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Due to another module coupled to my function, I can only receive the input to my part in the form of a JSON object structured roughly like this:

[{'id':0, 'y':4, 'value':25},{'id':0, 'y':2, 'value':254}]

Note that I do know that the data will arrive in exactly that format. Now, I need to cast this to lists such that I can pass it to the constructor of scipy.sparse.coo_matrix(). Since I have frequent incoming calls, I want to perform this cast as quickly as possible, which is why I am concerned with the optimization of this operation. Below are three different approaches that come up with this type of question. Note that the casting itself has been frequently addressed on Stackoverflow, even with respect to performance in some cases (mostly in terms of list comprehension), but I could not find anything that would give me an optimal solution.

To quickly address the three different methods I use:

  1. evaluate each line as a tuple of the dictionary values. Comparable in speed with something like [[el['id'], el['y'], el['values']] for el in x].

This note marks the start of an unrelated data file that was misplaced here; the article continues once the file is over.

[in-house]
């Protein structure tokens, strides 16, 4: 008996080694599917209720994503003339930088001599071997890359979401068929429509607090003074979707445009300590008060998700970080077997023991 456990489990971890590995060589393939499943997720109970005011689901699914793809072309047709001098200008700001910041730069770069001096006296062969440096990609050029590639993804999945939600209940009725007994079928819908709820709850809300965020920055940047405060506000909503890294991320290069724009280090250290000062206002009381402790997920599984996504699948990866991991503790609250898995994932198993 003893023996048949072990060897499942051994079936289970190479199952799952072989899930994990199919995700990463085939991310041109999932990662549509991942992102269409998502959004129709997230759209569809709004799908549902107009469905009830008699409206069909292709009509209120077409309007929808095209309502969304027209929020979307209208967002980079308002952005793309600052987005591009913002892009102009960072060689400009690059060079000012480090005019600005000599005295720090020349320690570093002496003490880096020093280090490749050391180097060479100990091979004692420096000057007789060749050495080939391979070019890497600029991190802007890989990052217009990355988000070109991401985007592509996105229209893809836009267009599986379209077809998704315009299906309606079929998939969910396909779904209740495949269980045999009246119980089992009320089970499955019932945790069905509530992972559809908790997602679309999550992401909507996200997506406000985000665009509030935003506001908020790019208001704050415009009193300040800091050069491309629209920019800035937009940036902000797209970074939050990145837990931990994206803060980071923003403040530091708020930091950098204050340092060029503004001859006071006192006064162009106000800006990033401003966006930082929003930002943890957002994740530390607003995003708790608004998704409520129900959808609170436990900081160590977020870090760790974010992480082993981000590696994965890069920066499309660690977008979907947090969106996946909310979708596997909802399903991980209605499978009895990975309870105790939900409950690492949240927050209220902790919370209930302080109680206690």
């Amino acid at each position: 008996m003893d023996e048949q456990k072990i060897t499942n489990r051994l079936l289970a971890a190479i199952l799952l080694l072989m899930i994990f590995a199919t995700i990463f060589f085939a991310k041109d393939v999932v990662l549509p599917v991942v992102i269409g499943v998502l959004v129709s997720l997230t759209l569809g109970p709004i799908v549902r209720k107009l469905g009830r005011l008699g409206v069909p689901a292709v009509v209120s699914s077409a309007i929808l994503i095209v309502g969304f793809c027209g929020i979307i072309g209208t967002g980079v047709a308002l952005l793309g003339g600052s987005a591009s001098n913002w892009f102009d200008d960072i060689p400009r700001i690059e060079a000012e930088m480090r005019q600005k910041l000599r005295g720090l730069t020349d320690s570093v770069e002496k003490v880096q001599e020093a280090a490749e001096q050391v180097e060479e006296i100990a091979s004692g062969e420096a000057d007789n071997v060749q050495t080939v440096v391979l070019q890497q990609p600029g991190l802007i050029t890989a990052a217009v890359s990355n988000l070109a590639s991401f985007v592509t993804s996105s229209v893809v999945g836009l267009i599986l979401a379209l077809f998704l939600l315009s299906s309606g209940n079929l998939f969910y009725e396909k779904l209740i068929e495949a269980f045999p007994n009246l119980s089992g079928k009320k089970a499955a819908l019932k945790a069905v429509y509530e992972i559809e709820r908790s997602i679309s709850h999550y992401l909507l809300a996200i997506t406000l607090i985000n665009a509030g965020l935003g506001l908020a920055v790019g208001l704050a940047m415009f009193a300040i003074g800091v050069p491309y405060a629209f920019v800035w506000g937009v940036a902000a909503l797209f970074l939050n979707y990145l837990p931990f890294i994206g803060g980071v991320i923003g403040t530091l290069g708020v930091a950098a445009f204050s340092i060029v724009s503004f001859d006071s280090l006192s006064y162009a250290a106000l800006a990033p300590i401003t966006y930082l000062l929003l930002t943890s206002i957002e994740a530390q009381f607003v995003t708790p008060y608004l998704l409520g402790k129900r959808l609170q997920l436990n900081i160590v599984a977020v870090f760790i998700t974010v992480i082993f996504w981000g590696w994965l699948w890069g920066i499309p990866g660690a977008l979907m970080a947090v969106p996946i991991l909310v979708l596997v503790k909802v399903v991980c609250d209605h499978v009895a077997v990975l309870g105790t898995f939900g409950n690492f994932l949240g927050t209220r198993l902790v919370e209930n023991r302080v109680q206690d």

2. Let pandas do the casting for you. Extremly slow.
  3. Cast three separate lists. Since the allocation of lists in list comprehensions is way slower (compare [[el['id']] for el in x] to [el['id'] for el in x]), this seems to be the currently best-performing solution.

According to the articles I found, list comprehensions outperform any python-native method using .append(), but I might add an example and timing for that later.

The benchmarks are as follows:

import timeit as ti
# 2.107 seconds
print(ti.timeit("z = [tuple(el.values()) for el in x]", 
          setup="import random;  x = [{'id':random.randint(0,5),'y':random.randint(0,5), 'value':random.randint(0,500)}]*60000",
          number=100))